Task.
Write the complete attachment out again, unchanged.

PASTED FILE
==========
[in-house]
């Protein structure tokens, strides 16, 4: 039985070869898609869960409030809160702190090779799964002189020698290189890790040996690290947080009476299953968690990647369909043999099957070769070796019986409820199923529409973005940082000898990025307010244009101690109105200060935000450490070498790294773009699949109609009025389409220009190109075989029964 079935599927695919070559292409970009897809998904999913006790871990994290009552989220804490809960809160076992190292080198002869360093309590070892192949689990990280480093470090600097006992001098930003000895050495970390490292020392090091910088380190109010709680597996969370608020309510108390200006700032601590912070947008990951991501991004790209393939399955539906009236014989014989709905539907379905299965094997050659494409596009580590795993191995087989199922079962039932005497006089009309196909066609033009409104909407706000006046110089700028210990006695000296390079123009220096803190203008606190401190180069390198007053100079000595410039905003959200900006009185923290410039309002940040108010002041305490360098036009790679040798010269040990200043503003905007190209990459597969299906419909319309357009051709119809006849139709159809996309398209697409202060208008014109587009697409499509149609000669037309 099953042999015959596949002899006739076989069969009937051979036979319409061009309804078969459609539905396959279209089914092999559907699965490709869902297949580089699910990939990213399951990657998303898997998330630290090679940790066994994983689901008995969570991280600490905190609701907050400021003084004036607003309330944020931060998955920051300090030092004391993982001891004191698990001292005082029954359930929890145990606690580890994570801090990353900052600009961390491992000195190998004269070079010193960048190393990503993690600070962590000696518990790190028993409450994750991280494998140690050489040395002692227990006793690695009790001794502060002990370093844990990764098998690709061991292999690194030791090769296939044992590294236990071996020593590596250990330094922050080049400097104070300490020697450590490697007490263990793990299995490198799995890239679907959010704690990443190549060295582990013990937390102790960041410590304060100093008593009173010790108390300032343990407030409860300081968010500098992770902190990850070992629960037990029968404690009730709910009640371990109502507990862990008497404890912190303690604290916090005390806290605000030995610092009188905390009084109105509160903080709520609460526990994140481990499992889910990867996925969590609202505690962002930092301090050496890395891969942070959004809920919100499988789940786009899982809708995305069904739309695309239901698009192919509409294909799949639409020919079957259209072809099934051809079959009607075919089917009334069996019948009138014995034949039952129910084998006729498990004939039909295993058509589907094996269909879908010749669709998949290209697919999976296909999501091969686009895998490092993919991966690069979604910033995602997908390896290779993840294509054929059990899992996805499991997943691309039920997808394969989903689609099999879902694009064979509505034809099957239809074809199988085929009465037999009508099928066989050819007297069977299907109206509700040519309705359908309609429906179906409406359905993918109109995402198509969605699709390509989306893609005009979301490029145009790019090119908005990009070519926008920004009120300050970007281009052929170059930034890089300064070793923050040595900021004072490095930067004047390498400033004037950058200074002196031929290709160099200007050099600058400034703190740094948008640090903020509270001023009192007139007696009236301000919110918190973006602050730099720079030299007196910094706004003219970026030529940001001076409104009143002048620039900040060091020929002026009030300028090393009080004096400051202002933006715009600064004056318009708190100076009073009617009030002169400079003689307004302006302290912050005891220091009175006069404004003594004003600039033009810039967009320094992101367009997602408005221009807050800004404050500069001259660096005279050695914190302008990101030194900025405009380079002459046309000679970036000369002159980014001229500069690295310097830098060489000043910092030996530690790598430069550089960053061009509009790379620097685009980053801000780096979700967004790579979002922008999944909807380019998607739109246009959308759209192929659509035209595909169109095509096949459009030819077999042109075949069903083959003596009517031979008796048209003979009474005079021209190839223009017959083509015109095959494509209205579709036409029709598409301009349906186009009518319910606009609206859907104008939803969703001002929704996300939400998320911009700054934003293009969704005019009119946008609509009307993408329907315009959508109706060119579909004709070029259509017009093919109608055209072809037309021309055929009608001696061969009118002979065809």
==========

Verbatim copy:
[in-house]
């Protein structure tokens, strides 16, 4: 039985070869898609869960409030809160702190090779799964002189020698290189890790040996690290947080009476299953968690990647369909043999099957070769070796019986409820199923529409973005940082000898990025307010244009101690109105200060935000450490070498790294773009699949109609009025389409220009190109075989029964 079935599927695919070559292409970009897809998904999913006790871990994290009552989220804490809960809160076992190292080198002869360093309590070892192949689990990280480093470090600097006992001098930003000895050495970390490292020392090091910088380190109010709680597996969370608020309510108390200006700032601590912070947008990951991501991004790209393939399955539906009236014989014989709905539907379905299965094997050659494409596009580590795993191995087989199922079962039932005497006089009309196909066609033009409104909407706000006046110089700028210990006695000296390079123009220096803190203008606190401190180069390198007053100079000595410039905003959200900006009185923290410039309002940040108010002041305490360098036009790679040798010269040990200043503003905007190209990459597969299906419909319309357009051709119809006849139709159809996309398209697409202060208008014109587009697409499509149609000669037309 099953042999015959596949002899006739076989069969009937051979036979319409061009309804078969459609539905396959279209089914092999559907699965490709869902297949580089699910990939990213399951990657998303898997998330630290090679940790066994994983689901008995969570991280600490905190609701907050400021003084004036607003309330944020931060998955920051300090030092004391993982001891004191698990001292005082029954359930929890145990606690580890994570801090990353900052600009961390491992000195190998004269070079010193960048190393990503993690600070962590000696518990790190028993409450994750991280494998140690050489040395002692227990006793690695009790001794502060002990370093844990990764098998690709061991292999690194030791090769296939044992590294236990071996020593590596250990330094922050080049400097104070300490020697450590490697007490263990793990299995490198799995890239679907959010704690990443190549060295582990013990937390102790960041410590304060100093008593009173010790108390300032343990407030409860300081968010500098992770902190990850070992629960037990029968404690009730709910009640371990109502507990862990008497404890912190303690604290916090005390806290605000030995610092009188905390009084109105509160903080709520609460526990994140481990499992889910990867996925969590609202505690962002930092301090050496890395891969942070959004809920919100499988789940786009899982809708995305069904739309695309239901698009192919509409294909799949639409020919079957259209072809099934051809079959009607075919089917009334069996019948009138014995034949039952129910084998006729498990004939039909295993058509589907094996269909879908010749669709998949290209697919999976296909999501091969686009895998490092993919991966690069979604910033995602997908390896290779993840294509054929059990899992996805499991997943691309039920997808394969989903689609099999879902694009064979509505034809099957239809074809199988085929009465037999009508099928066989050819007297069977299907109206509700040519309705359908309609429906179906409406359905993918109109995402198509969605699709390509989306893609005009979301490029145009790019090119908005990009070519926008920004009120300050970007281009052929170059930034890089300064070793923050040595900021004072490095930067004047390498400033004037950058200074002196031929290709160099200007050099600058400034703190740094948008640090903020509270001023009192007139007696009236301000919110918190973006602050730099720079030299007196910094706004003219970026030529940001001076409104009143002048620039900040060091020929002026009030300028090393009080004096400051202002933006715009600064004056318009708190100076009073009617009030002169400079003689307004302006302290912050005891220091009175006069404004003594004003600039033009810039967009320094992101367009997602408005221009807050800004404050500069001259660096005279050695914190302008990101030194900025405009380079002459046309000679970036000369002159980014001229500069690295310097830098060489000043910092030996530690790598430069550089960053061009509009790379620097685009980053801000780096979700967004790579979002922008999944909807380019998607739109246009959308759209192929659509035209595909169109095509096949459009030819077999042109075949069903083959003596009517031979008796048209003979009474005079021209190839223009017959083509015109095959494509209205579709036409029709598409301009349906186009009518319910606009609206859907104008939803969703001002929704996300939400998320911009700054934003293009969704005019009119946008609509009307993408329907315009959508109706060119579909004709070029259509017009093919109608055209072809037309021309055929009608001696061969009118002979065809």